Whether in the media or day-to-day conversations, we often hear about millions or billions of ‘stuff’. That stuff may relate to money, population, or the barrels of oil in the national reserve. But the reality is that humans aren’t meant to intuitively grasp very large numbers — and this can set you up for confusion, at minimum, or make you a prime target for manipulation and trickery, at the worst.
“Millions, Billions, Zillions: Defending Yourself in a World of Too Many Numbers”
By Brian W. Kernighan
Princeton University Press, 176 pages | Buy on Amazon
In his latest book, “Millions, Billions, Zillions: Defending Yourself in a World of Too Many Numbers” (where ‘zillions’ represents just a generic word that describes very large numbers of no particular quantity) Brian Kernighan challenges us to stop assimilating numbers at face value and instead actually think about them.
Kernighan, a professor of computer science at Princeton University, uses the phrase “number numbness” to describe the feelings many of us have when we’re confronted with too many numbers to assess to the point we just don’t care if they ‘make sense’.
Here’s an excerpt from an article posted on an environmental website that Kernighan uses as an example in his book:
“Fifty billion plastic water bottles are discarded annually by Americans; 20 billion barrels of oil are used to make this plastic and 25 million tons of greenhouse gases are released into the atmosphere.”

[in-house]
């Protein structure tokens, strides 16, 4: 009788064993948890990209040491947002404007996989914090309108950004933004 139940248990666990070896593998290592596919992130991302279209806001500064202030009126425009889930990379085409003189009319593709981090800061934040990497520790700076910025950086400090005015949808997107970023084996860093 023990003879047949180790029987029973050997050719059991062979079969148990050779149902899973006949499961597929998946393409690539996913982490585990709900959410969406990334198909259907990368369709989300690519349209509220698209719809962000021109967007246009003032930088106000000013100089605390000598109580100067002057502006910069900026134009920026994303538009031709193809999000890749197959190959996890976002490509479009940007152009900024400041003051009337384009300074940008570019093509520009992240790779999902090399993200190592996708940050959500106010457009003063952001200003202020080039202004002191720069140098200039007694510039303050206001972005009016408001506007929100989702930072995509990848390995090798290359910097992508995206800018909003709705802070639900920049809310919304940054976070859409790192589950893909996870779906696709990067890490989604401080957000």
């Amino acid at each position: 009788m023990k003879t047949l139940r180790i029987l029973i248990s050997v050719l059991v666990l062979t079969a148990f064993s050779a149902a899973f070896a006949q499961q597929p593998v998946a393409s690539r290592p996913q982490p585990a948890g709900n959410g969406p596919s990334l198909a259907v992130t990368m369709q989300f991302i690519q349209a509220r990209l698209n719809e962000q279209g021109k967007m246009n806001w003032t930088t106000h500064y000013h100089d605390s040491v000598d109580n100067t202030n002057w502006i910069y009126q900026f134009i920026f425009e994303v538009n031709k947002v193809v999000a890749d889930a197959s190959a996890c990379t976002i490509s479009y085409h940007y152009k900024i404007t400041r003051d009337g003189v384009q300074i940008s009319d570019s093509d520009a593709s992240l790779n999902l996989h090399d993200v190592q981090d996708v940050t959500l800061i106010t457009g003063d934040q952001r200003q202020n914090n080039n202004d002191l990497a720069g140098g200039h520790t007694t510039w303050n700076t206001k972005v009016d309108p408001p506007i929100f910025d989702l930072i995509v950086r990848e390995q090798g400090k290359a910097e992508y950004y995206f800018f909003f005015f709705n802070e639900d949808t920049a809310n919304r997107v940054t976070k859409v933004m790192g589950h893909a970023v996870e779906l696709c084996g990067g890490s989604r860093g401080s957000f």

Do you notice something fishy with these numbers? What’s more, were to you read this article in full, would you have given these numbers more consideration or would you just have gleaned pass them without a second thought?
Throughout his book, the author urges readers to always use common sense and take advantage of the power of quick estimates in order to spot errors or downright falsehoods in numbers.
In this particular example, let’s start with the first figure. Judging from your own life experience, you could say that you typically purchase a bottle of water somewhere between every day to one per week. One per week means roughly 50 per year per person (Kernighan always advises to round off numbers because the errors tend to cancel each other out) or 15 billion per year if you multiply it by the population of the United States (it’s always handy to know ballpark figures for common stats, the author advises). One per day is about 100 billion per year. So, 50 billion sounds reasonable.
But what about 20 billion barrels of oil? Well, that means it takes two-fifths of a barrel to make one plastic bottle — that’s 17 gallons of oil. Obviously that doesn’t make sense for a person that has minimal life experience, such as how much mileage you get with a car for a gallon of gas. Do Americans use an order of magnitude more oil for plastic bottles than they do for driving around? You be the judge.
Throughout his book, the author offers readers the mental tools and techniques that anyone can use to spot errors, doctored figures, and misleading statistics. Some chapters focus on common problems people encounter when converting units of measurement, while others expose the various ways biases creep into statistics and how to best spot them.
All in all, this is a must-read for anyone looking to cure their “number numbness”.